Eight-man for the men’s team, Sinjin Ramirez, said he felt welcomed to UTSA only after joining the rugby team. “It’s just a big family. So when I came here, I didn’t know anybody. I joined the team and everyone welcomed me with open arms and it’s honestly the favorite sport I played. I’ve played baseball, football, basketball and nothing has beaten rugby, honestly. I’m going to continue to play for as long as I can, but I’m really happy that I joined them.”

Captain of the women’s rugby team, Adrianna Jennings said that the community that comes with joining a rugby team is what she loves most about the sport. “Rugby in America is small but if you go outside into the world, it’s a huge thing. With the World Cup going on, everybody’s super interested in that. I thought it was cool that when I wear my rugby T-shirt to the airport when I’m going home and people see it they’ll ask me about it.”

“So I think the community and the people you meet are really cool, that’s something I never experienced with any other sport. I think that every position has a place on the field and everybody has a place on the field,” Jennings said.

Since the men’s rugby World Cup is currently still in its group stage, some of the players had opinions and hopes about which teams within the rugby community would prove to be winners in this year’s World Cup.

Hunter is rooting for Japan since her mom is from there. “I’m going to be honest, I think an underdog is going to win this year. Not Japan, though. I think it might be like France or Italy, something that we’re not expecting,” Hunter said.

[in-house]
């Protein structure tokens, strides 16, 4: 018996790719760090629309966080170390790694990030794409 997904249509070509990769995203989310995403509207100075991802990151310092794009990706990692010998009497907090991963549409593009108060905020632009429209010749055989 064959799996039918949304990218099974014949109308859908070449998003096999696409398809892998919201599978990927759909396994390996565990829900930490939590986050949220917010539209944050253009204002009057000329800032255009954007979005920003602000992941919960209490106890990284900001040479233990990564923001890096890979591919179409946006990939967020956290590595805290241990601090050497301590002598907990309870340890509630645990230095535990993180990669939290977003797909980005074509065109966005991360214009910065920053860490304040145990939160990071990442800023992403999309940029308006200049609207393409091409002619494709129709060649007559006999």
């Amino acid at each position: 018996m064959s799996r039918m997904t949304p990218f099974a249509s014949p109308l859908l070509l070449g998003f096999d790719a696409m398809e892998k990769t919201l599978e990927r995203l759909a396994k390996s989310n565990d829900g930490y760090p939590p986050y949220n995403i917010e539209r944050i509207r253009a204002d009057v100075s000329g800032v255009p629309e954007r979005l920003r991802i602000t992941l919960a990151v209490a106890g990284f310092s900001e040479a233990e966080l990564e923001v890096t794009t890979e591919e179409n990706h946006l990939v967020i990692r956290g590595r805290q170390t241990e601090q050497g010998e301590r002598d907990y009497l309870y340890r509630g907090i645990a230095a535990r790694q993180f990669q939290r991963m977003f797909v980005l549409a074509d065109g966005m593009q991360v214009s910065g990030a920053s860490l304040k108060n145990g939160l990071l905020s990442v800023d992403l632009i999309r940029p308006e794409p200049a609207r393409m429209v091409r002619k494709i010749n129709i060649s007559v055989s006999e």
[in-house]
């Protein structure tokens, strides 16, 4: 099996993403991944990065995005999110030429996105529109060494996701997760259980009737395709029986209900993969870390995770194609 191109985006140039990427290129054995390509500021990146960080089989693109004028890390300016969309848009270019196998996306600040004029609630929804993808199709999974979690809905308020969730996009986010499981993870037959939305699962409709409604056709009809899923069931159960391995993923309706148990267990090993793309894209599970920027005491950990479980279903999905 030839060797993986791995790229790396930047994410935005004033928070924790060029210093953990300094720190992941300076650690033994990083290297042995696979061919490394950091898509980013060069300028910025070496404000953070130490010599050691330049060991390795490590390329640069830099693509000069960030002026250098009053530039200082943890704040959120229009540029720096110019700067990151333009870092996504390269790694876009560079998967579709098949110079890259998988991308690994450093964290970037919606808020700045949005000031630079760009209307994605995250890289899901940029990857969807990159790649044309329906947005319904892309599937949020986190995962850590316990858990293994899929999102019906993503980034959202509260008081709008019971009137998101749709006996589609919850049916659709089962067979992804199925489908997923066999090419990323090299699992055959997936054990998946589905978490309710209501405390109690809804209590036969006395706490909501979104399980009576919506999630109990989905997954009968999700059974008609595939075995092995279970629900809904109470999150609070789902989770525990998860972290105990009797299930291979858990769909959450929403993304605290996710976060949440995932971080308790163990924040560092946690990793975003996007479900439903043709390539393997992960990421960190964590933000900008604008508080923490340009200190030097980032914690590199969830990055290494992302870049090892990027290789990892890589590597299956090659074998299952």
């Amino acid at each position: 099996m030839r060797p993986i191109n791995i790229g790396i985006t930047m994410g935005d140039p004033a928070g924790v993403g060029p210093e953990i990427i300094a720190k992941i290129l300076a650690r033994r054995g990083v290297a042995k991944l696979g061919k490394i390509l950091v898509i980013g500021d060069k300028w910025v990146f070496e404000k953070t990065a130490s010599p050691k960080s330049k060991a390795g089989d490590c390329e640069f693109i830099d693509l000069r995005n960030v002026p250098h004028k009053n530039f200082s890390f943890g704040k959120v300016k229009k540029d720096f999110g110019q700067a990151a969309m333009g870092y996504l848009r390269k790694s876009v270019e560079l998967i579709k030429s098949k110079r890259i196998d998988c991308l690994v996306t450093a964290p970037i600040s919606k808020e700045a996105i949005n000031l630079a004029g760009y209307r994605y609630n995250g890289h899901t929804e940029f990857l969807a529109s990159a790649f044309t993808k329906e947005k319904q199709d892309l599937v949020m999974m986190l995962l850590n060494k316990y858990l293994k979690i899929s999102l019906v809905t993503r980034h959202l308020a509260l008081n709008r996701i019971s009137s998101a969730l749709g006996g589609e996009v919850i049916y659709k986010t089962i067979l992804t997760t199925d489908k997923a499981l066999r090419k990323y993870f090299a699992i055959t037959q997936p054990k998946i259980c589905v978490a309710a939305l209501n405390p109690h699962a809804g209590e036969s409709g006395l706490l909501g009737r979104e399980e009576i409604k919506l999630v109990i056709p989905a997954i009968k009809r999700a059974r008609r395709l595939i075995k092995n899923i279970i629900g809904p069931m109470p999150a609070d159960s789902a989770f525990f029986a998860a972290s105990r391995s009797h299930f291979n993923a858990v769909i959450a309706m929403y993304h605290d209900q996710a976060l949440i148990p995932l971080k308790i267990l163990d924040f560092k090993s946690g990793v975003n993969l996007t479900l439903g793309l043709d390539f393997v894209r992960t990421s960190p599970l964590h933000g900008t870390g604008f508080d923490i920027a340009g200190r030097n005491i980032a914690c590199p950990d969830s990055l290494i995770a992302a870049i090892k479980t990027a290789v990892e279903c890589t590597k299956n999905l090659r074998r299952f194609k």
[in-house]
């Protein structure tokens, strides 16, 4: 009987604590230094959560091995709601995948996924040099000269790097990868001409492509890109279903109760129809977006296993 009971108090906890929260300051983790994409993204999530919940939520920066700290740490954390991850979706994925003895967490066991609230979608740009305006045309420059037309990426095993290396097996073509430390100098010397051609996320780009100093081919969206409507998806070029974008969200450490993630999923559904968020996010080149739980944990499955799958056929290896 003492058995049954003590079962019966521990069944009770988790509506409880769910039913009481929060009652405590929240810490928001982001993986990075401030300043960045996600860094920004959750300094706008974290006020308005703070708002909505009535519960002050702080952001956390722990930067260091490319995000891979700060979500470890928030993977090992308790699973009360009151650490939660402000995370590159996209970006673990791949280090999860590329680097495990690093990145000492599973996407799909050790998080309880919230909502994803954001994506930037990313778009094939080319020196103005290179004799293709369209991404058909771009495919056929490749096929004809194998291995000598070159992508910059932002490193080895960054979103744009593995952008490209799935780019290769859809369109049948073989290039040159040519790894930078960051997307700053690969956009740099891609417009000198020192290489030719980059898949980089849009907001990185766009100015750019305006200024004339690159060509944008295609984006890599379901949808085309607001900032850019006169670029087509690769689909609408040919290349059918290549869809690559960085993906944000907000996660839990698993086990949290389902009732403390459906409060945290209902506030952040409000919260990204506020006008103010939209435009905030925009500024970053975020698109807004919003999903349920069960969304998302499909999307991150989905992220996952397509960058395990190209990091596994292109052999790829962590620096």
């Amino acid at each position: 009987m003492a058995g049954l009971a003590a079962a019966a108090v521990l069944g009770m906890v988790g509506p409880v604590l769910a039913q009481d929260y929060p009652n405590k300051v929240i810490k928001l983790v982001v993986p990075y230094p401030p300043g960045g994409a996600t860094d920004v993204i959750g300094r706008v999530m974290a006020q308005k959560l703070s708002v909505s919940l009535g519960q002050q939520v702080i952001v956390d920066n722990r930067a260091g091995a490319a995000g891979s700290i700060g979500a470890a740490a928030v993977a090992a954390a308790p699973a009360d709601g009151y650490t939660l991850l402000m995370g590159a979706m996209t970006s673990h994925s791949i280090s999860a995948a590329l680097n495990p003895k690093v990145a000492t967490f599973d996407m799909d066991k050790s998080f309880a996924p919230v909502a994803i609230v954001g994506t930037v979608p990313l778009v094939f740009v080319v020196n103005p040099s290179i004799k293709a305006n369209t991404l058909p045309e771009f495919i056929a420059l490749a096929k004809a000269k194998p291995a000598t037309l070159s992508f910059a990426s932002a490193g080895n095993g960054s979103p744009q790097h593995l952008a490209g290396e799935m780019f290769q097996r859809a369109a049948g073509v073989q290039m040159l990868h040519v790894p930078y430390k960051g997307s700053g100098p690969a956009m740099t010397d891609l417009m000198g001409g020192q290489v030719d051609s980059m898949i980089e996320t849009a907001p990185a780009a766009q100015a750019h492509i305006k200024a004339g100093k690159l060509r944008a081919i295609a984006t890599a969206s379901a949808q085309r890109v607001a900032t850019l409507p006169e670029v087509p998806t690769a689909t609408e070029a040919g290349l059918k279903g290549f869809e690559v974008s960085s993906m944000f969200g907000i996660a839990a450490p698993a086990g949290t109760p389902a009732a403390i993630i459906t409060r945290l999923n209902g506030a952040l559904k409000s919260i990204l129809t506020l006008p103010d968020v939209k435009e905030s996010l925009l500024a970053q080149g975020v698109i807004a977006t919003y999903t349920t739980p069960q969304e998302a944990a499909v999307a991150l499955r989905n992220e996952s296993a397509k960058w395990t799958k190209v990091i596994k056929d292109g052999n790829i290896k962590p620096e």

Francis said he is rooting for Ireland to win but thinks Fiji will prove to be “the dark horse” of the cup. “I’m rooting for my men in green. I’m hoping for Ireland to win but I’ve been watching Fiji. They’ve been playing like it’s their last game ever. So I’m recognizing that and they can shock some people.”

Overall it doesn’t matter who wins, it is the camaraderie the rugby community possesses that makes this sport worth supporting. If you’d like to join or watch the games you can reach out to them through their Instagrams @utsa_rugbyw for the women’s team and @utsamensrugby for the men’s team. 

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About the Contributors
Haley Aguayo
Haley Aguayo, Assistant Sports Editor
Haley (she/her) is a senior at UTSA who is majoring in digital communications and minoring in marketing and will be graduating in December 2024. She joined The Paisano in the spring of 2023 and primarily writes for the sports section. Haley has since become the assistant sports editor at The Paisano. After she graduates, she hopes to work in sports journalism or do in-house marketing for a professional sports team.
Kylar Royer
Kylar Royer, Assistant Photo Editor

Kylar Royer (he/him) is a class of 2023 biology major  and a minor in psychology graduating this fall. He will be attending Parker University next summer pursuing a doctorate of chiropractic and masters in clinical neuroscience. Kylar has been a photographer for over 5 years and joined The Paisano staff in fall 2022, this is his first semester as the assistant photo editor. Outside of school, you will Kylar reading about natural medicine and philosophy accompanied by Dixieland jazz music.